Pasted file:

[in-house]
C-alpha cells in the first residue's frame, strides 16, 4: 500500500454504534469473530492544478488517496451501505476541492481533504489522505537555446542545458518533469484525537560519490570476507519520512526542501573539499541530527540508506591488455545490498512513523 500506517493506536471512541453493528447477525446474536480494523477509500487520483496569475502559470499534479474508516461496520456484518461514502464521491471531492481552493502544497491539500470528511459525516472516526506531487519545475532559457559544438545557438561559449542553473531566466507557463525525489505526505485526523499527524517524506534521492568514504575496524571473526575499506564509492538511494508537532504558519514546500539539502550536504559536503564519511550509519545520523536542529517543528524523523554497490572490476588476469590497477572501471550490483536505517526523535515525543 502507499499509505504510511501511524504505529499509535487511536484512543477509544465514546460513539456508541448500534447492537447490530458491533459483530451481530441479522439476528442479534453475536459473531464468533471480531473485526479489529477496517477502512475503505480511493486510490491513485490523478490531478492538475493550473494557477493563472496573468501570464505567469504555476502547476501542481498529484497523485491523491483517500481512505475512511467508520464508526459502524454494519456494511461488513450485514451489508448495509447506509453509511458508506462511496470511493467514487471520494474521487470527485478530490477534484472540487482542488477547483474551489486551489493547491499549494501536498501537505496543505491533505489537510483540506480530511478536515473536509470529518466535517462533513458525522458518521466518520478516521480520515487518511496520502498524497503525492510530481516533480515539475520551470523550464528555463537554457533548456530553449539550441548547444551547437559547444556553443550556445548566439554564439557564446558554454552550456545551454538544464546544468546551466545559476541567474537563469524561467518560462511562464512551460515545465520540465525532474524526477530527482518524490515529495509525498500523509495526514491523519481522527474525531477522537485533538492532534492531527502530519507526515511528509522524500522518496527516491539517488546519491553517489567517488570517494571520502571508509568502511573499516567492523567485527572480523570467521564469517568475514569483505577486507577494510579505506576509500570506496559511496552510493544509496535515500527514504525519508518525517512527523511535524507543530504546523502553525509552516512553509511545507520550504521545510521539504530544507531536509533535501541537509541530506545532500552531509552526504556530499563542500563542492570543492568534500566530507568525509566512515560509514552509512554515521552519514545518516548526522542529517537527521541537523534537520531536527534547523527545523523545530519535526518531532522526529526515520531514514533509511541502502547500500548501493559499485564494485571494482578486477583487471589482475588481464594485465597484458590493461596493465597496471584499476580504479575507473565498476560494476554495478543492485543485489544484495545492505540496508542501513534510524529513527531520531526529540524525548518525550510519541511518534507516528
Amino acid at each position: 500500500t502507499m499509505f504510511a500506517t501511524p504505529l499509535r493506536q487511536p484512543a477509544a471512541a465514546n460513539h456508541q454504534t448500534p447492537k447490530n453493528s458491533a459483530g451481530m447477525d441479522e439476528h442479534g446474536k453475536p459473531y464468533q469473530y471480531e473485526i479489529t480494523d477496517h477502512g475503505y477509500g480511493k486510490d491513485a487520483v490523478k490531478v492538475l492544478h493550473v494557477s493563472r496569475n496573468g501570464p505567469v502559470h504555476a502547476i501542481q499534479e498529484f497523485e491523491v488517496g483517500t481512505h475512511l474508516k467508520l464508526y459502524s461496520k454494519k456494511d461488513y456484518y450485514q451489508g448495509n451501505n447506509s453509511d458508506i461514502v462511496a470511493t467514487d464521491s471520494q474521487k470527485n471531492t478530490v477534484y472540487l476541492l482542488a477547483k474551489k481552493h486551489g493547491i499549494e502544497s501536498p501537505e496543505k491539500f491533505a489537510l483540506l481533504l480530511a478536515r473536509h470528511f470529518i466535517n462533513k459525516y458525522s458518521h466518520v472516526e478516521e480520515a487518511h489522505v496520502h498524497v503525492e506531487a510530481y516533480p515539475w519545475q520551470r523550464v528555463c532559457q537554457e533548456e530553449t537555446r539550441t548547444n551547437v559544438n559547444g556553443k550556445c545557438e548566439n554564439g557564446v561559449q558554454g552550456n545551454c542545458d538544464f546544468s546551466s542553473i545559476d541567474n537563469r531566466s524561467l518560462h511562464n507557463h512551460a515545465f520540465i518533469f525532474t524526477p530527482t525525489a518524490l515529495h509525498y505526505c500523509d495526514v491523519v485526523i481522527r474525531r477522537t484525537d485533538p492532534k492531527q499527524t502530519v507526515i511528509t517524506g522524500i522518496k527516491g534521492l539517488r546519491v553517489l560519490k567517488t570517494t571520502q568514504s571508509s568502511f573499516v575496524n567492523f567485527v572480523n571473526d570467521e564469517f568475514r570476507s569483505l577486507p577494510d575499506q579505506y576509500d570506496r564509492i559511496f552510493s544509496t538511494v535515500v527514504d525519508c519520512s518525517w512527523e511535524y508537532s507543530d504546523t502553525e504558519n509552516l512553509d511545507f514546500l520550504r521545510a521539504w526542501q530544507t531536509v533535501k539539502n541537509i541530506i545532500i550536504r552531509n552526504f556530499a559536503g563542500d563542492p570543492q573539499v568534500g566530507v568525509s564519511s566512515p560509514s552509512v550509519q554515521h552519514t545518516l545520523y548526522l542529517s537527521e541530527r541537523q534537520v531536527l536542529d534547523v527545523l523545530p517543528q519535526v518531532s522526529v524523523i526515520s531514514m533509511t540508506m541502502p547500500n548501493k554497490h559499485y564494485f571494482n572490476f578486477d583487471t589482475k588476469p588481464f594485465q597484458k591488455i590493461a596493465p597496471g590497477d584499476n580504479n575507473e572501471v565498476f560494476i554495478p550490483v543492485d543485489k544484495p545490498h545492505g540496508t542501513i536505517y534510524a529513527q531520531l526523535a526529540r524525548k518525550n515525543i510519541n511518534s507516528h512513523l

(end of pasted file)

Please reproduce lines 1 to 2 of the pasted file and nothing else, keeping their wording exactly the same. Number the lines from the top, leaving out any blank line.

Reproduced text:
[in-house]
C-alpha cells in the first residue's frame, strides 16, 4: 500500500454504534469473530492544478488517496451501505476541492481533504489522505537555446542545458518533469484525537560519490570476507519520512526542501573539499541530527540508506591488455545490498512513523 500506517493506536471512541453493528447477525446474536480494523477509500487520483496569475502559470499534479474508516461496520456484518461514502464521491471531492481552493502544497491539500470528511459525516472516526506531487519545475532559457559544438545557438561559449542553473531566466507557463525525489505526505485526523499527524517524506534521492568514504575496524571473526575499506564509492538511494508537532504558519514546500539539502550536504559536503564519511550509519545520523536542529517543528524523523554497490572490476588476469590497477572501471550490483536505517526523535515525543 502507499499509505504510511501511524504505529499509535487511536484512543477509544465514546460513539456508541448500534447492537447490530458491533459483530451481530441479522439476528442479534453475536459473531464468533471480531473485526479489529477496517477502512475503505480511493486510490491513485490523478490531478492538475493550473494557477493563472496573468501570464505567469504555476502547476501542481498529484497523485491523491483517500481512505475512511467508520464508526459502524454494519456494511461488513450485514451489508448495509447506509453509511458508506462511496470511493467514487471520494474521487470527485478530490477534484472540487482542488477547483474551489486551489493547491499549494501536498501537505496543505491533505489537510483540506480530511478536515473536509470529518466535517462533513458525522458518521466518520478516521480520515487518511496520502498524497503525492510530481516533480515539475520551470523550464528555463537554457533548456530553449539550441548547444551547437559547444556553443550556445548566439554564439557564446558554454552550456545551454538544464546544468546551466545559476541567474537563469524561467518560462511562464512551460515545465520540465525532474524526477530527482518524490515529495509525498500523509495526514491523519481522527474525531477522537485533538492532534492531527502530519507526515511528509522524500522518496527516491539517488546519491553517489567517488570517494571520502571508509568502511573499516567492523567485527572480523570467521564469517568475514569483505577486507577494510579505506576509500570506496559511496552510493544509496535515500527514504525519508518525517512527523511535524507543530504546523502553525509552516512553509511545507520550504521545510521539504530544507531536509533535501541537509541530506545532500552531509552526504556530499563542500563542492570543492568534500566530507568525509566512515560509514552509512554515521552519514545518516548526522542529517537527521541537523534537520531536527534547523527545523523545530519535526518531532522526529526515520531514514533509511541502502547500500548501493559499485564494485571494482578486477583487471589482475588481464594485465597484458590493461596493465597496471584499476580504479575507473565498476560494476554495478543492485543485489544484495545492505540496508542501513534510524529513527531520531526529540524525548518525550510519541511518534507516528